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Amtrak will relocate to Moynihan Station

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Amtrak has agreed to move across Eighth Avenueto the proposed $1.5 billion Moynihan railroad stationinside Manhattan’s main post office in a decision advocates said was a shot in the arm for the off-and-on project.

The new rail station would replace the present Penn Station, through which thousands of Queens commuters on the Long Island Rail Road pass daily and which Mayor Michael Bloomberg once called a “dreary, subterranean failure.”

U.S. Sen. Charles Schumer (D-N.Y.) said Sunday he and Gov. David Paterson had been negotiating with Amtrak, the federal passenger railroad, for six months.

“This is a major breakthrough,” Schumer said.

Schumer said the latest development would facilitate raising money for the project. Some $202 million in federal grants is also available.

The agreement was in part brought about by Amtrak’s winning the right to share revenue from retail outlets in the new station complex and to make some design changes, according to Josh Vlasto, a Schumer spokesman.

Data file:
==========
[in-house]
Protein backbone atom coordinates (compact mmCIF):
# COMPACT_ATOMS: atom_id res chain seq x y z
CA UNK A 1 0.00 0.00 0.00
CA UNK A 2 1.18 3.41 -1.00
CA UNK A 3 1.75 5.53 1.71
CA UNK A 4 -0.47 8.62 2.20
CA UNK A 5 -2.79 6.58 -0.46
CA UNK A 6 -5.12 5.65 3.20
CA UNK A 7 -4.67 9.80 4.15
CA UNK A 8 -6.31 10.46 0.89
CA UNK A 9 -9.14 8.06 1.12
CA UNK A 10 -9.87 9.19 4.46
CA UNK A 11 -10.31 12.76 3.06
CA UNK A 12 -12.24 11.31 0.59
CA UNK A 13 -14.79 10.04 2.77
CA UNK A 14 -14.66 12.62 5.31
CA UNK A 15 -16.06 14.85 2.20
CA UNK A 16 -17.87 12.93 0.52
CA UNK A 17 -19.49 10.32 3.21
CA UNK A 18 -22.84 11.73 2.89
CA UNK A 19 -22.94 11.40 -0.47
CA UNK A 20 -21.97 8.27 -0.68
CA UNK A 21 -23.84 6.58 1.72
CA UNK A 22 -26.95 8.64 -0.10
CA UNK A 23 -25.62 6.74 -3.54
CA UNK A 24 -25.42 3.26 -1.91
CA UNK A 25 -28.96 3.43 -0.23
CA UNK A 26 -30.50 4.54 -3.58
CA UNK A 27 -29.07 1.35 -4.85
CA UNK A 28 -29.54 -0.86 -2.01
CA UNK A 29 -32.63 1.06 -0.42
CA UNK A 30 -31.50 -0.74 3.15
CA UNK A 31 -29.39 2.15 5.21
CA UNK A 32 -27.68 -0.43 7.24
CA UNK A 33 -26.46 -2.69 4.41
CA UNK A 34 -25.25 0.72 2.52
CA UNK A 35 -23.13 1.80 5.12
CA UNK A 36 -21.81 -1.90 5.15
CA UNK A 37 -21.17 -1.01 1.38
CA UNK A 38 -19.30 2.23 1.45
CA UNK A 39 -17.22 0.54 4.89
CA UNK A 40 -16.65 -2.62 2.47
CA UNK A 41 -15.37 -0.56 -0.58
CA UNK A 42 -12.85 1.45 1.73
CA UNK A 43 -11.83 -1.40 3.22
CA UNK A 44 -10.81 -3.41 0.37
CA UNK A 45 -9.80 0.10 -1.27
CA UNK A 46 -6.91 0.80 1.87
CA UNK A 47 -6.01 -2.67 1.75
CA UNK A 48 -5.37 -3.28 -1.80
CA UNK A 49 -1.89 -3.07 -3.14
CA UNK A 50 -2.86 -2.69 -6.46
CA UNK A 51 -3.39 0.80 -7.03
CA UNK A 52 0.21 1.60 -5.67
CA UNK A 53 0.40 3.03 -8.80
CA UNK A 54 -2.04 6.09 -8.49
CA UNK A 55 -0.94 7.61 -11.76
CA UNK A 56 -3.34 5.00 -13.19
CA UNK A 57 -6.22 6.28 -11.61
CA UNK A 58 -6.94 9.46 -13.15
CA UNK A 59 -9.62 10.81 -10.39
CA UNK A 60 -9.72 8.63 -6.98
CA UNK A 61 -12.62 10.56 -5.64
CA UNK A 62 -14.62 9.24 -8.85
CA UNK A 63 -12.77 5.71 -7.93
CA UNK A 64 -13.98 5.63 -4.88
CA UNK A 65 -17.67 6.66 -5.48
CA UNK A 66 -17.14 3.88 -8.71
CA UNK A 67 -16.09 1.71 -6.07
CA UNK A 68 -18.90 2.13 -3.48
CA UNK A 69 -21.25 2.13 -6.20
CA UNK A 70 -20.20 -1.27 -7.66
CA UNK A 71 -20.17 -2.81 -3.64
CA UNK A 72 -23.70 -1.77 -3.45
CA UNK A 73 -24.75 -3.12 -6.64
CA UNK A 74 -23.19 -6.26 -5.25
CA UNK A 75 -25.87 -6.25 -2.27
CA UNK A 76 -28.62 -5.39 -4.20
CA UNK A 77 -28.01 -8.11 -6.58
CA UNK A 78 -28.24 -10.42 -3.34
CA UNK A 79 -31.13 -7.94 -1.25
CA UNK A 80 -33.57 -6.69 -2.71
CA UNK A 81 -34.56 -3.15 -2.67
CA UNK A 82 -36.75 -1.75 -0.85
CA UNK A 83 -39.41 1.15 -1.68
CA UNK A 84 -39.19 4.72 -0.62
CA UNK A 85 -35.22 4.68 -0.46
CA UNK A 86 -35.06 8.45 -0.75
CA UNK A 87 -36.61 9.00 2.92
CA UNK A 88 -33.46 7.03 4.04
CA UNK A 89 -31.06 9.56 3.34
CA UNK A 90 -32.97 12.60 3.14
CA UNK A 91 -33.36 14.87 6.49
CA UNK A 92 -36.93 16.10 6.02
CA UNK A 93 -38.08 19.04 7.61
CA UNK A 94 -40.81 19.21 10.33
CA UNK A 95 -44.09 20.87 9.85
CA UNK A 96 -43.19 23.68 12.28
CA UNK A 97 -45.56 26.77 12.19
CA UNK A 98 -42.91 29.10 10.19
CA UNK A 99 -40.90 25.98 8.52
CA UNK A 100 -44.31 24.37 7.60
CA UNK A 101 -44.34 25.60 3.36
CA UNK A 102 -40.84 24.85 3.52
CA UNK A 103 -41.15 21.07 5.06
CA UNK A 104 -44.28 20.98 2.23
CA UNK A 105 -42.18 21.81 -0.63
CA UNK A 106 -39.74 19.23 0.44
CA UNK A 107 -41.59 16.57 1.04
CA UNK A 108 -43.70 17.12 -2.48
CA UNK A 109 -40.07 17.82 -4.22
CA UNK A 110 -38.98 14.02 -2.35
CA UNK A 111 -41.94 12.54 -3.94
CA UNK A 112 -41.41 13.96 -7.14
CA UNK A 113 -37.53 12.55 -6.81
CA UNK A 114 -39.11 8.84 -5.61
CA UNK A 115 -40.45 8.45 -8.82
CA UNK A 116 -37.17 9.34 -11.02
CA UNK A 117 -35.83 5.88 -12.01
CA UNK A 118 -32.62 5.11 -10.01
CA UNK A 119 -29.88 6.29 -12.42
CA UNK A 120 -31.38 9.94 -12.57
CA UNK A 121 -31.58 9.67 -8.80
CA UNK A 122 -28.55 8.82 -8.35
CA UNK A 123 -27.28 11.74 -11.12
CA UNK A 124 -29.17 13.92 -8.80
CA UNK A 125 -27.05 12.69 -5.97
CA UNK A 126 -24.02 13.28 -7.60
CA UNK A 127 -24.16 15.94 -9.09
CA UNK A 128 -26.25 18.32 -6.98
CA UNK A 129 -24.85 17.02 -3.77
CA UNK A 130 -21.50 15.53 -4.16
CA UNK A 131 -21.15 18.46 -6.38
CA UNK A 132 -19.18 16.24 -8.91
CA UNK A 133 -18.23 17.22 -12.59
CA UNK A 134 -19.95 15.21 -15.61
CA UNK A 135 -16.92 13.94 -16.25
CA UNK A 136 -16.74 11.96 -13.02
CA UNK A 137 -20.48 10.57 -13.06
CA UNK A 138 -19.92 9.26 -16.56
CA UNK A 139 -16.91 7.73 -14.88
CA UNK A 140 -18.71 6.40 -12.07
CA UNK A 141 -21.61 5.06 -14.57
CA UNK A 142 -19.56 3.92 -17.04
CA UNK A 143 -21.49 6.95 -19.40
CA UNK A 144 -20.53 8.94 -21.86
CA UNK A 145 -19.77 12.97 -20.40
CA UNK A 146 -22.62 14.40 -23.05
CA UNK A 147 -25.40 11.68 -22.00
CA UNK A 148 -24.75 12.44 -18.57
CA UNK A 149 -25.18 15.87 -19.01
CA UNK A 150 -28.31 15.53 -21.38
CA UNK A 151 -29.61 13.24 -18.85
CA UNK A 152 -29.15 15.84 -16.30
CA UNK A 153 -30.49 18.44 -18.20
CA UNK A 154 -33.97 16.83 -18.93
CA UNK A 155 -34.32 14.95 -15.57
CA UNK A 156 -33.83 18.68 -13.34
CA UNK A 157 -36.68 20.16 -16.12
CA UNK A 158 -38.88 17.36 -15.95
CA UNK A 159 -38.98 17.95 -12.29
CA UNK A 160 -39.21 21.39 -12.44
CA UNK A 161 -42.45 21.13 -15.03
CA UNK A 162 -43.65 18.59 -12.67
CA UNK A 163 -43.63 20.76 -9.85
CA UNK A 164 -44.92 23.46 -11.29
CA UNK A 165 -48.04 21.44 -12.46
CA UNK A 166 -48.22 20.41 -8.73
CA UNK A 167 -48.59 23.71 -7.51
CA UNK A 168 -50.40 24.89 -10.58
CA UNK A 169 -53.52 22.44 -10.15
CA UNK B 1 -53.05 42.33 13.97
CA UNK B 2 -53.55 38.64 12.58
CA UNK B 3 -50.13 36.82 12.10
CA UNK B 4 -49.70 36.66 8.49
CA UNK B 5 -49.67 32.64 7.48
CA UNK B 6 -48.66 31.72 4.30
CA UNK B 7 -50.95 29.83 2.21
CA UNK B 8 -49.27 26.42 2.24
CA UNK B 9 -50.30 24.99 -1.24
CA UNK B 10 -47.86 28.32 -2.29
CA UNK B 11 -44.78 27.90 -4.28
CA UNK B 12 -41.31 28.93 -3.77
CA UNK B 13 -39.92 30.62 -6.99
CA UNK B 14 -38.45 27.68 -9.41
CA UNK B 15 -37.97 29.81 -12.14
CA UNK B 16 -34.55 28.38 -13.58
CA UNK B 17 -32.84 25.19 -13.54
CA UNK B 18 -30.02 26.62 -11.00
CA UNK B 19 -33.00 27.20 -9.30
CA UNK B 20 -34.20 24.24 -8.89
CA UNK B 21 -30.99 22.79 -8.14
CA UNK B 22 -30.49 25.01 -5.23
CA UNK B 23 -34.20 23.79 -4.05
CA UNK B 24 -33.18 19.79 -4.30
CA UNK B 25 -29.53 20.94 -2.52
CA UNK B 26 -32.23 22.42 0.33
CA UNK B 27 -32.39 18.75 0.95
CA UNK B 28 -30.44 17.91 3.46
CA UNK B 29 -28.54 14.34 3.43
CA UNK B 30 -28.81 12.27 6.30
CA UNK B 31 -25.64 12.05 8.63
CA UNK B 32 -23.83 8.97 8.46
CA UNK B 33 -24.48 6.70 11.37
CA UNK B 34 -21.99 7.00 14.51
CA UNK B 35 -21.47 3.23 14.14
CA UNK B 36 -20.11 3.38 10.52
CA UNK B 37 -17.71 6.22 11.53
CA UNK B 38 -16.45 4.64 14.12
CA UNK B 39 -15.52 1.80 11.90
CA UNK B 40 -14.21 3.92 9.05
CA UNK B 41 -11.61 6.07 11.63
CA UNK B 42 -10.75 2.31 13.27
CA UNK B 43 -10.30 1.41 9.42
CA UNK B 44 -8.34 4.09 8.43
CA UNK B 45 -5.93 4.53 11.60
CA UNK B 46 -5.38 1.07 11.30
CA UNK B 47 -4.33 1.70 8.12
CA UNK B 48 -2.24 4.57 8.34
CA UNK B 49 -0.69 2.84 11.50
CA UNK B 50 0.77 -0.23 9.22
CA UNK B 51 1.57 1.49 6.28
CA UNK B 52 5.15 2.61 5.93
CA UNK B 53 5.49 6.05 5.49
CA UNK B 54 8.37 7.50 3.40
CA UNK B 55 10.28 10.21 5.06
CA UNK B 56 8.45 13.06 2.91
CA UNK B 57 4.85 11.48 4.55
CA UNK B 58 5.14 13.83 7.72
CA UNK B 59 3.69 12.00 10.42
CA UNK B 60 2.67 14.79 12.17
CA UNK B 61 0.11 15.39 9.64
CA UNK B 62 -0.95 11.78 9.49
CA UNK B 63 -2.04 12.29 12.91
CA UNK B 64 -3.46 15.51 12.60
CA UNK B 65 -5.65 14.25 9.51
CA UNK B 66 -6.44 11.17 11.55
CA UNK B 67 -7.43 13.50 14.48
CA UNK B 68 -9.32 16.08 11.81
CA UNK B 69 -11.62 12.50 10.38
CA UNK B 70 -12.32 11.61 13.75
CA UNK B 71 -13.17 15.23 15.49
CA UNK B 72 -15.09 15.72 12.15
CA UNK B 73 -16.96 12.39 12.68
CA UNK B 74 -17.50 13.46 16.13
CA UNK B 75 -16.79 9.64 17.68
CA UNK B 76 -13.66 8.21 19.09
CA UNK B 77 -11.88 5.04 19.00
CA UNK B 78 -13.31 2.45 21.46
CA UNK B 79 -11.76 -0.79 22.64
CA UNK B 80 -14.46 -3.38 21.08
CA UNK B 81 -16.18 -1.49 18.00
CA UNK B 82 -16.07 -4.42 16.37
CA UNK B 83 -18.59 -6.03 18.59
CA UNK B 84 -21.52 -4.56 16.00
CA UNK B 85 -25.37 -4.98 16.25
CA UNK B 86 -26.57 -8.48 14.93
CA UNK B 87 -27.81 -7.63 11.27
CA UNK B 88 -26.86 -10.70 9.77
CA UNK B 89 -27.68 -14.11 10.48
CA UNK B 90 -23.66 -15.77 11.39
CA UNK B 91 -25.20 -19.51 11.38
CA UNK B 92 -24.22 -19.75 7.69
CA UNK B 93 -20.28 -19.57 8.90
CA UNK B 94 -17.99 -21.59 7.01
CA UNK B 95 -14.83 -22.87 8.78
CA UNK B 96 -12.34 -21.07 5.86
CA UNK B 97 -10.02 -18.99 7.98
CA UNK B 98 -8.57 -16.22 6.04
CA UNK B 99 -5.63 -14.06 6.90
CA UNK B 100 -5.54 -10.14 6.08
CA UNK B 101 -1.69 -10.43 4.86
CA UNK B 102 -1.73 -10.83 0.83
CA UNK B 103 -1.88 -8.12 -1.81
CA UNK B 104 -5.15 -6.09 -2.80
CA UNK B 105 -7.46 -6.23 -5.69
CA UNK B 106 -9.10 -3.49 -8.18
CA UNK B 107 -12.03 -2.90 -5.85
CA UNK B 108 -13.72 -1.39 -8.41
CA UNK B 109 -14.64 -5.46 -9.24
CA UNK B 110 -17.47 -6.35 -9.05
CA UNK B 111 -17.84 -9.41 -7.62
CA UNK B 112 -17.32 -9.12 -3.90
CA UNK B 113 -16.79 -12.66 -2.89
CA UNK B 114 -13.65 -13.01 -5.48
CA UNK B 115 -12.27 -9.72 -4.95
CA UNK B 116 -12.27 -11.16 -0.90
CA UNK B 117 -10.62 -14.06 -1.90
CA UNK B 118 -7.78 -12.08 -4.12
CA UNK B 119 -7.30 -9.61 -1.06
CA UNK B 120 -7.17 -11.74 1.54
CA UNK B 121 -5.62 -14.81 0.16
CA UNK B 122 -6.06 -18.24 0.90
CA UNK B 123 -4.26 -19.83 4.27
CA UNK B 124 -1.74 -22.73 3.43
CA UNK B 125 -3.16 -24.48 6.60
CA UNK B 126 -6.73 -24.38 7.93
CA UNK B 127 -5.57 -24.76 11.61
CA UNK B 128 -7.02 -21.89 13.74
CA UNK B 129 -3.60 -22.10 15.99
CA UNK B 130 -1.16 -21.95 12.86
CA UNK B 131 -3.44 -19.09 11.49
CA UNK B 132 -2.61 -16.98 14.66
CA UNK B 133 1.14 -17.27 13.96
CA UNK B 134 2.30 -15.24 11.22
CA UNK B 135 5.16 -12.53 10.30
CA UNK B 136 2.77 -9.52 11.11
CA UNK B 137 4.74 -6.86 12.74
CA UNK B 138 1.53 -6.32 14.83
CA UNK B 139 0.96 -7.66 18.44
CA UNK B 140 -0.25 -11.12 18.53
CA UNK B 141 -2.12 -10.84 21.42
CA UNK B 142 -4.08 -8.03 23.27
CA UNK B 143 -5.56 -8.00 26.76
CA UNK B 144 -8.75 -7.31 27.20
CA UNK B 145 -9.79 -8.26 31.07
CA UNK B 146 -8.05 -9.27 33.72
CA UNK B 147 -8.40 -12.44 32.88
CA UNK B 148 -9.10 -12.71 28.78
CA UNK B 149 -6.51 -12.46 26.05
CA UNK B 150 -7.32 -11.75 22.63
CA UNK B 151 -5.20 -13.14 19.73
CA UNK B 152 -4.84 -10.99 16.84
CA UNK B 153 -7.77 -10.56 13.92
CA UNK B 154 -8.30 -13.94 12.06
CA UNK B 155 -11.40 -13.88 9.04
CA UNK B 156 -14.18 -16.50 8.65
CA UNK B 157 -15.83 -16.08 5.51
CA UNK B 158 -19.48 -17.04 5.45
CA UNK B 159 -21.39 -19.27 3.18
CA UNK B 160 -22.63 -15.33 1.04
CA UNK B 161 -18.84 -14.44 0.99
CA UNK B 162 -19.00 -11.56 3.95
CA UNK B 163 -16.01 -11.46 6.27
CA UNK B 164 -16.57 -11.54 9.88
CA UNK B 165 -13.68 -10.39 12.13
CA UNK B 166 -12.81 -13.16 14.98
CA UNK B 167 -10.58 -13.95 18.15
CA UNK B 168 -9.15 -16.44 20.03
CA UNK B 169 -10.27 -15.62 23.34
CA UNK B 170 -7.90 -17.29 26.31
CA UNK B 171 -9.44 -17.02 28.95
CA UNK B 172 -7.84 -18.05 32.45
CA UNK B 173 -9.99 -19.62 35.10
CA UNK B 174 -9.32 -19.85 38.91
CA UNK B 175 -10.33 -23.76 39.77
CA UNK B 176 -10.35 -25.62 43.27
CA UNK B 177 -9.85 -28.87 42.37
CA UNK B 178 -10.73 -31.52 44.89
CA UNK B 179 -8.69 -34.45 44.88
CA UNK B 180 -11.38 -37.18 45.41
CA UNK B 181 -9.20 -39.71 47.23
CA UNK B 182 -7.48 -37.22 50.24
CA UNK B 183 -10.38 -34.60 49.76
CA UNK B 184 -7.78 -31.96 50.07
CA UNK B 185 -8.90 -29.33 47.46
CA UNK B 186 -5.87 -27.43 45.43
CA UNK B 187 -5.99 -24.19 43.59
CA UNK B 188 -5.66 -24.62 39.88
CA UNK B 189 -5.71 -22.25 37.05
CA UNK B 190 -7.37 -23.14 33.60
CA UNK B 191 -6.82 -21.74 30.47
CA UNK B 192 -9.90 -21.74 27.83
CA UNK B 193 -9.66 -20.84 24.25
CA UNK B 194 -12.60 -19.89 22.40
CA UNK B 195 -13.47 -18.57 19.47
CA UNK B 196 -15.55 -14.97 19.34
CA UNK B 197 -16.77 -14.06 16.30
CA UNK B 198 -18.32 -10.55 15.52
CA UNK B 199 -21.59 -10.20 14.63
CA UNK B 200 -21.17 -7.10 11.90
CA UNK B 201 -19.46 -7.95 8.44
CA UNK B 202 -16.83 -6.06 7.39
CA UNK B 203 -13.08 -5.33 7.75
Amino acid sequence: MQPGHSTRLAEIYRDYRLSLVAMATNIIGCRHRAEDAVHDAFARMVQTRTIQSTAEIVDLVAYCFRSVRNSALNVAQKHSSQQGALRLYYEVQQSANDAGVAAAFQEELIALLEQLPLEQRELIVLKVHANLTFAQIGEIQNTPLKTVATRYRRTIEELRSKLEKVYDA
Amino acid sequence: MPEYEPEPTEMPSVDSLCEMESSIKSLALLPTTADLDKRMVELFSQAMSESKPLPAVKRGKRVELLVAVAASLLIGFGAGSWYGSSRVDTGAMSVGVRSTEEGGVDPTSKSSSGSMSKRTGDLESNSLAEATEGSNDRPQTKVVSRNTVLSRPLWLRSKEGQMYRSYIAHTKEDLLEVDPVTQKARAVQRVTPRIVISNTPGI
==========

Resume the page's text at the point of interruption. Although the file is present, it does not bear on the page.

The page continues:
Amtrak had previously pleaded lack of money to move its operations out of the present Penn Station, which it owns.

The proposed station was the idea of the late U.S. Sen. Daniel Patrick Moynihan of New York, who sought to bring back an atmosphere of architectural splendor that characterized the original Pennsylvania Station. Moynihan died in 2003.

The original Beaux Arts style station was demolished in 1963 despite widespread protests.

The proposed new station would be built inside the James A. Farley General Post Office, which like the original Penn Station, was designed by the architectural firm of McKim, Mead and White.

The Farley Post Office faces east with a two-block line of Corinthian columns surmounted with the unofficial U.S. Post Office motto: “Neither snow nor rain nor heat nor gloom of night stays these couriers from the swift completion of their appointed rounds.” Some literature has characterized the motto as that of the third-century Persian King Xerxes’ mounted messengers. The post office ended its 24-hour service every day of the week in May and now closes at 10 p.m.

The proposal has been cut back from some of the more ambitious designs, including a series of office skyscrapers.

Reach contributing writer Philip Newman by e-mail at timesledgernews@cnglocal.com or phone at 718-229-0300, Ext. 136.

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